Speaking of politicians, it's only a matter of time once someone announces their intention to run for public office before something gets surfaced from their past and splashed all over the Internet; social media is amplifying the reach and impact of our desire to throw stones at people who live in glass houses.
Christine O'Donnell seems to be this election cycle's poster child for negative press. Why? Ms. O’Donnell has been very public with her views in the past and there's lots of fodder available to lampoon her with when human nature rears it's ugly head. Consider the most recent story that Gawker published about Ms. O’Donnell’s antics at a Halloween party a few years back. Whether or not you agree with their approach, it's clear what Gawker's intent was behind publishing it: they saw it as an opportunity to call out hypocritical behavior. (Plus, Gawker was very upfront about their profit motives–no hypocrisy there.)
I would have loved to have been a fly on the wall for the media strategy session regarding this incident, especially since Ms. O'Donnell's communications team should have known that there is footage of her (courtesy of Bill Maher) saying explicitly that she doesn’t celebrate Halloween because it’s a paganistic and satanic holiday. Team O’Donnell’s response–that Gawker was being sexist–was a red herring that just added lies to the hypocrisy (Gawker has lambasted many male public figures for their regressions too and can hardly be called sexist).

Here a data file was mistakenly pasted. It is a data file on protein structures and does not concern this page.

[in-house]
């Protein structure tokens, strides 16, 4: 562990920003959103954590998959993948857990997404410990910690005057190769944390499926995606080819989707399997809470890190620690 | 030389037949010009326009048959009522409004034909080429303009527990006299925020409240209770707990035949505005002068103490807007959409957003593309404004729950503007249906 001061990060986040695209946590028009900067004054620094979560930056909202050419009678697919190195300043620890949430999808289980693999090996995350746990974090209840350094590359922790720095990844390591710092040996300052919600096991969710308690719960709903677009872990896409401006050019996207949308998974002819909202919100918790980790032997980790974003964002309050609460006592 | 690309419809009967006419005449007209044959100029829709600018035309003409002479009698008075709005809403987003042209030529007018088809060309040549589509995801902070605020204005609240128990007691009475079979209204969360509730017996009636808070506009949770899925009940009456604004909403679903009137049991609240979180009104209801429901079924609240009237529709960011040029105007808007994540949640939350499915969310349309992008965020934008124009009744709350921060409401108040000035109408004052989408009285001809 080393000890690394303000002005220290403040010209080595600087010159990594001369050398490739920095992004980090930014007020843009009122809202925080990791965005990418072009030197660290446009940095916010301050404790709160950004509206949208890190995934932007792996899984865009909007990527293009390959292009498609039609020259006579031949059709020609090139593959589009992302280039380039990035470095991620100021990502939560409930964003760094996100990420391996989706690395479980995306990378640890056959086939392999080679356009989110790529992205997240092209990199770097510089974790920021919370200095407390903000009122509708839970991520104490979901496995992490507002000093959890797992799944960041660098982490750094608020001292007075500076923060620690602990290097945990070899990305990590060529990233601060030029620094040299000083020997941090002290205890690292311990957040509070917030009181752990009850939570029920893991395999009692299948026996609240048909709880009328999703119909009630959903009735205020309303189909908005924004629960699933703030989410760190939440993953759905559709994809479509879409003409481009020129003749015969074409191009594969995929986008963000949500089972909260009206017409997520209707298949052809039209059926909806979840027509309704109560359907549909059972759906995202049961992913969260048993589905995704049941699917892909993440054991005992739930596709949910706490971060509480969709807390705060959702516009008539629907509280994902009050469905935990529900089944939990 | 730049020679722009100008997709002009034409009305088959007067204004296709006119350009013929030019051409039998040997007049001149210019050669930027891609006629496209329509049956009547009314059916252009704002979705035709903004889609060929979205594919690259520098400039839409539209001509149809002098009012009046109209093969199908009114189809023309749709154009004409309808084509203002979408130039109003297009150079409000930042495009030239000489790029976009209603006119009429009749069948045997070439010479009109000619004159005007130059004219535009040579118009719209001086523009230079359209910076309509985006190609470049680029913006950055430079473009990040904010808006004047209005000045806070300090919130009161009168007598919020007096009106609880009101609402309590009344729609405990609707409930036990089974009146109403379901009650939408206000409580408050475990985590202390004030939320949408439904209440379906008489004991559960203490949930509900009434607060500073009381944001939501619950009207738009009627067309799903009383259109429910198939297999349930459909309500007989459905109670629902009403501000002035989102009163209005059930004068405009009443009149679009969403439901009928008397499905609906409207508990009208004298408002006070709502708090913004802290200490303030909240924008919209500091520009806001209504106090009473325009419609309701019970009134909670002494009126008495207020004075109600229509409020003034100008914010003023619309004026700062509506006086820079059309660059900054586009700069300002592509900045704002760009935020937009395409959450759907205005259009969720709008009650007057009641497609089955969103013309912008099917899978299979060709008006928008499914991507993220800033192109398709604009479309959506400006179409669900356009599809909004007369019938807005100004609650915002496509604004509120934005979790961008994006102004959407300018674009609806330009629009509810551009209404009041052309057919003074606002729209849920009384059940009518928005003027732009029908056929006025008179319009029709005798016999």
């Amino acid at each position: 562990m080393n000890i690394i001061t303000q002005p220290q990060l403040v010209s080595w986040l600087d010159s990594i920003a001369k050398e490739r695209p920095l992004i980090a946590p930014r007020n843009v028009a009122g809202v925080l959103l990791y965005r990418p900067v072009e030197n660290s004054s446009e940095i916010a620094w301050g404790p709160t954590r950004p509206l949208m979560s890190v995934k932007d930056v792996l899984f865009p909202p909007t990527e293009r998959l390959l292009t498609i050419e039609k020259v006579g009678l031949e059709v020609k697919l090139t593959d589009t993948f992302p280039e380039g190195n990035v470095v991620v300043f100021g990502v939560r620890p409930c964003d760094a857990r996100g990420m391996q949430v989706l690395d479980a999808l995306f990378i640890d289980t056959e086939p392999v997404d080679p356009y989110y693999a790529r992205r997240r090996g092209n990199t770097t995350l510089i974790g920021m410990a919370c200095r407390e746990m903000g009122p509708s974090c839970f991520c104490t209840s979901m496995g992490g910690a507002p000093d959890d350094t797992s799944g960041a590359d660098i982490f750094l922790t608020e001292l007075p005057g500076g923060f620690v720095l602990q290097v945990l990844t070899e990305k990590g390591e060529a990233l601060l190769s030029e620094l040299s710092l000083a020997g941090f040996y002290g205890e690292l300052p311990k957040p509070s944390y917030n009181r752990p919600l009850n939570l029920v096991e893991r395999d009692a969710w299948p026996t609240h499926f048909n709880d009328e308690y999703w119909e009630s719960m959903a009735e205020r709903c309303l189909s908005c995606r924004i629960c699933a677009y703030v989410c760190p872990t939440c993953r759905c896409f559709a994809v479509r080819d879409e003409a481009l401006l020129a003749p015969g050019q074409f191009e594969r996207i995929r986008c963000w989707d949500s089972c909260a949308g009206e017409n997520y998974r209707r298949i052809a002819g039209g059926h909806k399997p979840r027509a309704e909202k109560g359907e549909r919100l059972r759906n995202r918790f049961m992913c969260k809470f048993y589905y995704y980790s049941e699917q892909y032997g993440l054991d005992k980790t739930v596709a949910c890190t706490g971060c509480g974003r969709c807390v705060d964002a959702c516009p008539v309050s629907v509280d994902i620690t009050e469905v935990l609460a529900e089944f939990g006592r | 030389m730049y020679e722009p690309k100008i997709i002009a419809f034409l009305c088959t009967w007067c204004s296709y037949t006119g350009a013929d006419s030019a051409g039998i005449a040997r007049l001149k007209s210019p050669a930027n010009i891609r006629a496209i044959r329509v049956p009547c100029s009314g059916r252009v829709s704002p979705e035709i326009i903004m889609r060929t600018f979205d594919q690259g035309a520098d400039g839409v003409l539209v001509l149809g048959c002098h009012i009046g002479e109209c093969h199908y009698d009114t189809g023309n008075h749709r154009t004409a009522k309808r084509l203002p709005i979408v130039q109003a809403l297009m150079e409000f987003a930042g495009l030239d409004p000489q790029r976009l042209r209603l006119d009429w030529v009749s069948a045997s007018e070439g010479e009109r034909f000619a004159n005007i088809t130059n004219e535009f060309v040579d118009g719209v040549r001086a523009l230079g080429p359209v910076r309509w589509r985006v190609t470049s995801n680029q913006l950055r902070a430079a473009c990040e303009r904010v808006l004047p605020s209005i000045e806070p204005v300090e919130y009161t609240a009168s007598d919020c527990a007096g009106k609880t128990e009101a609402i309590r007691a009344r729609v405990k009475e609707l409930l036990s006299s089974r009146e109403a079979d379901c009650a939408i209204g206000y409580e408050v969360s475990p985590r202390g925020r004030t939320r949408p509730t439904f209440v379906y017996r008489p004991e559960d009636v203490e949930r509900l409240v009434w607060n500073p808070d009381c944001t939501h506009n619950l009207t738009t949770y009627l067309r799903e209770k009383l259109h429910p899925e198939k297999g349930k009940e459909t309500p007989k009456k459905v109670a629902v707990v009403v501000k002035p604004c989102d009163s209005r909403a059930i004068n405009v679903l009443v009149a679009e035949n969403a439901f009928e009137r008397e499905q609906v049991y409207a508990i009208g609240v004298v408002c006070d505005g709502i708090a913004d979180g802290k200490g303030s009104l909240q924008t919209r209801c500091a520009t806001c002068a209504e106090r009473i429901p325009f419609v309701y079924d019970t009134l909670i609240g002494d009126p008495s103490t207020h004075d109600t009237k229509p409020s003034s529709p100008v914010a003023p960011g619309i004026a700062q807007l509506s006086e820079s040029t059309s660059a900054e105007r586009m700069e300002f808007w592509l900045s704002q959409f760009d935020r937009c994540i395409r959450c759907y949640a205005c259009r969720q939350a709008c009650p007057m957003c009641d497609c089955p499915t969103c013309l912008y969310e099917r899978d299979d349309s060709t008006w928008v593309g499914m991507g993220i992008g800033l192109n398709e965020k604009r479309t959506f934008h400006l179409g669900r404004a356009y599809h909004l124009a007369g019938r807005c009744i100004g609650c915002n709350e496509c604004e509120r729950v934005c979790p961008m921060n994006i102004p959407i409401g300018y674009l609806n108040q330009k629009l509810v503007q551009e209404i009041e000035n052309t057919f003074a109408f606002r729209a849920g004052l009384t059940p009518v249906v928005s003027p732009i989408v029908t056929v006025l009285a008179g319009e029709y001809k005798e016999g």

People make choices that others question, or that they regret, or they change their positions over time. I’m not saying that they shouldn't run for elected positions because these facts may come to light through social media; we'd be hard put to find applicants for the job if that were the case. I’m merely pointing out that it’s more important then ever to be honest about who you are, and what you've done, as the truth will eventually find its way out. At the very least, you should fess up when it does and not try to detract from what’s really going on. Social media shines a light on authenticity, or lack thereof.
Which brings me to my final thought. I wonder how my colleagues in PR deal with the challenge of managing the reputations of politicians who run on public platforms that are disconnected from their private actions and behavior. There seems to be lots of them on both sides of the aisle. If I were Ms. O'Donnell's Communications Director, I'd have wanted to know the truth ahead of time so I could figure out how to spin it in a way that didn't make her look even less credible.
But then, I'm not Ms. O'Donnell's Communications Director.
UPDATE: Wisconsin voters are sending 39 year old Sean Duffy, a contestant on the sixth season of The Real World, to congress. NY Mag wryly points out:
Kids, take this as the inspiring lesson it should be: Don’t let anyone scare you into thinking there are embarrassing things you can do on television that, given the right amount of time and effort, you can not live down.
Natalie Zensius is a marketing communications strategist with experience in both the for-profit and non-profit sectors. Learn more about Natalie at http:www.linkedin.com/in/nzensius.